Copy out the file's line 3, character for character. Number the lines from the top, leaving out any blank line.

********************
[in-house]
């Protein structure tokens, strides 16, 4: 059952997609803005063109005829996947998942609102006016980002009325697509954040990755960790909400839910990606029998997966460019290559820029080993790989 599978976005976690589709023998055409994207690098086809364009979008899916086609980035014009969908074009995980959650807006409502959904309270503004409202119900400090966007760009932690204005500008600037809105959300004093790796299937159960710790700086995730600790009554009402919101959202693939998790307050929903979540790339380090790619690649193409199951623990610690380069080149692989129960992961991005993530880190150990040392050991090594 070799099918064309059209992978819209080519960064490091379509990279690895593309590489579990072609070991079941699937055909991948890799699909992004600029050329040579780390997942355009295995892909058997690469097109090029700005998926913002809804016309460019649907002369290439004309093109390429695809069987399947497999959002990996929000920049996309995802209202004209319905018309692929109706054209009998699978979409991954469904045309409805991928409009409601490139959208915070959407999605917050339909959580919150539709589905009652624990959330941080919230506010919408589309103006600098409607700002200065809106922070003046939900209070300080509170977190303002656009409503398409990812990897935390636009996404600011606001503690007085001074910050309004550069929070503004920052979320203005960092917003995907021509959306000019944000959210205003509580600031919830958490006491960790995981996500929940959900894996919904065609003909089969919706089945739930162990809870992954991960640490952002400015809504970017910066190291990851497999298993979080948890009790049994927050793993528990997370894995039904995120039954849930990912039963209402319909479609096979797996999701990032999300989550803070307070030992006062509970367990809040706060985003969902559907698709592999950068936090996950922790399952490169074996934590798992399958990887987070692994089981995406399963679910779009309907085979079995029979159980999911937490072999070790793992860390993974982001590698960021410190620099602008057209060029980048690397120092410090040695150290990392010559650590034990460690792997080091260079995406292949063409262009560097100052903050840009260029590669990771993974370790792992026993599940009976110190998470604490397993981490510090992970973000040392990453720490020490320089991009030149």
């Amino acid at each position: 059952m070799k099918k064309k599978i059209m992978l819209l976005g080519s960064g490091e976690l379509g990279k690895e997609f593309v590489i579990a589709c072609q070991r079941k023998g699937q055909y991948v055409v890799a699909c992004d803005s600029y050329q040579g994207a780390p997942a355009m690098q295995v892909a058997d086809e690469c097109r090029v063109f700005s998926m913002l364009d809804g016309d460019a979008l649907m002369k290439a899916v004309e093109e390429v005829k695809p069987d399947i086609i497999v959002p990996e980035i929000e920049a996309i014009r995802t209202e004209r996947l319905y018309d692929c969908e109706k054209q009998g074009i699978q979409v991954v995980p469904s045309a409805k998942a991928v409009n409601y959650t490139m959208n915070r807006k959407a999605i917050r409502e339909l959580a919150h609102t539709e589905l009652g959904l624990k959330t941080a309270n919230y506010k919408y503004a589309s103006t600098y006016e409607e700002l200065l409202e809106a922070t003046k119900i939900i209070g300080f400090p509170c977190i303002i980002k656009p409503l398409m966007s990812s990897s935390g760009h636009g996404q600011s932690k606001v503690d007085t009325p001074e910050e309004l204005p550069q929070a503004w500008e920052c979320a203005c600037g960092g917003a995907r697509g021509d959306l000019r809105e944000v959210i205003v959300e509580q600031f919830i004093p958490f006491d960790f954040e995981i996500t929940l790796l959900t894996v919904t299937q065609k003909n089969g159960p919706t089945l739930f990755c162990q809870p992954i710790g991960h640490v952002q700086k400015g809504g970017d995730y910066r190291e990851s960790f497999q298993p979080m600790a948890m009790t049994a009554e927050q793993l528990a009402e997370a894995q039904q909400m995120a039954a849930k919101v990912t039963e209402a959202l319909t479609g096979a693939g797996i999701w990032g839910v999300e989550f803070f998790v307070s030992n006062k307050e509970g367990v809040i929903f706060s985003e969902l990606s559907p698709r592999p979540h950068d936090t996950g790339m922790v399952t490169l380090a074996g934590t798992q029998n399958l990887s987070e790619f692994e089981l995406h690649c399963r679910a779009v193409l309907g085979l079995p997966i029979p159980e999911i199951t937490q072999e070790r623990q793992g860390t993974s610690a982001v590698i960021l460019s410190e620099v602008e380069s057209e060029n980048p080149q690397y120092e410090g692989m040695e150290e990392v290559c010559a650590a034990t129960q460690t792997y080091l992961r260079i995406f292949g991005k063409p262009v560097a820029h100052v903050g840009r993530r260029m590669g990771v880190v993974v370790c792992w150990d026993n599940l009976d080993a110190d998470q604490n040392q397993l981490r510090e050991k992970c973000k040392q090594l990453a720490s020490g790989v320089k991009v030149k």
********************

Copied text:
């Amino acid at each position: 059952m070799k099918k064309k599978i059209m992978l819209l976005g080519s960064g490091e976690l379509g990279k690895e997609f593309v590489i579990a589709c072609q070991r079941k023998g699937q055909y991948v055409v890799a699909c992004d803005s600029y050329q040579g994207a780390p997942a355009m690098q295995v892909a058997d086809e690469c097109r090029v063109f700005s998926m913002l364009d809804g016309d460019a979008l649907m002369k290439a899916v004309e093109e390429v005829k695809p069987d399947i086609i497999v959002p990996e980035i929000e920049a996309i014009r995802t209202e004209r996947l319905y018309d692929c969908e109706k054209q009998g074009i699978q979409v991954v995980p469904s045309a409805k998942a991928v409009n409601y959650t490139m959208n915070r807006k959407a999605i917050r409502e339909l959580a919150h609102t539709e589905l009652g959904l624990k959330t941080a309270n919230y506010k919408y503004a589309s103006t600098y006016e409607e700002l200065l409202e809106a922070t003046k119900i939900i209070g300080f400090p509170c977190i303002i980002k656009p409503l398409m966007s990812s990897s935390g760009h636009g996404q600011s932690k606001v503690d007085t009325p001074e910050e309004l204005p550069q929070a503004w500008e920052c979320a203005c600037g960092g917003a995907r697509g021509d959306l000019r809105e944000v959210i205003v959300e509580q600031f919830i004093p958490f006491d960790f954040e995981i996500t929940l790796l959900t894996v919904t299937q065609k003909n089969g159960p919706t089945l739930f990755c162990q809870p992954i710790g991960h640490v952002q700086k400015g809504g970017d995730y910066r190291e990851s960790f497999q298993p979080m600790a948890m009790t049994a009554e927050q793993l528990a009402e997370a894995q039904q909400m995120a039954a849930k919101v990912t039963e209402a959202l319909t479609g096979a693939g797996i999701w990032g839910v999300e989550f803070f998790v307070s030992n006062k307050e509970g367990v809040i929903f706060s985003e969902l990606s559907p698709r592999p979540h950068d936090t996950g790339m922790v399952t490169l380090a074996g934590t798992q029998n399958l990887s987070e790619f692994e089981l995406h690649c399963r679910a779009v193409l309907g085979l079995p997966i029979p159980e999911i199951t937490q072999e070790r623990q793992g860390t993974s610690a982001v590698i960021l460019s410190e620099v602008e380069s057209e060029n980048p080149q690397y120092e410090g692989m040695e150290e990392v290559c010559a650590a034990t129960q460690t792997y080091l992961r260079i995406f292949g991005k063409p262009v560097a820029h100052v903050g840009r993530r260029m590669g990771v880190v993974v370790c792992w150990d026993n599940l009976d080993a110190d998470q604490n040392q397993l981490r510090e050991k992970c973000k040392q090594l990453a720490s020490g790989v320089k991009v030149k």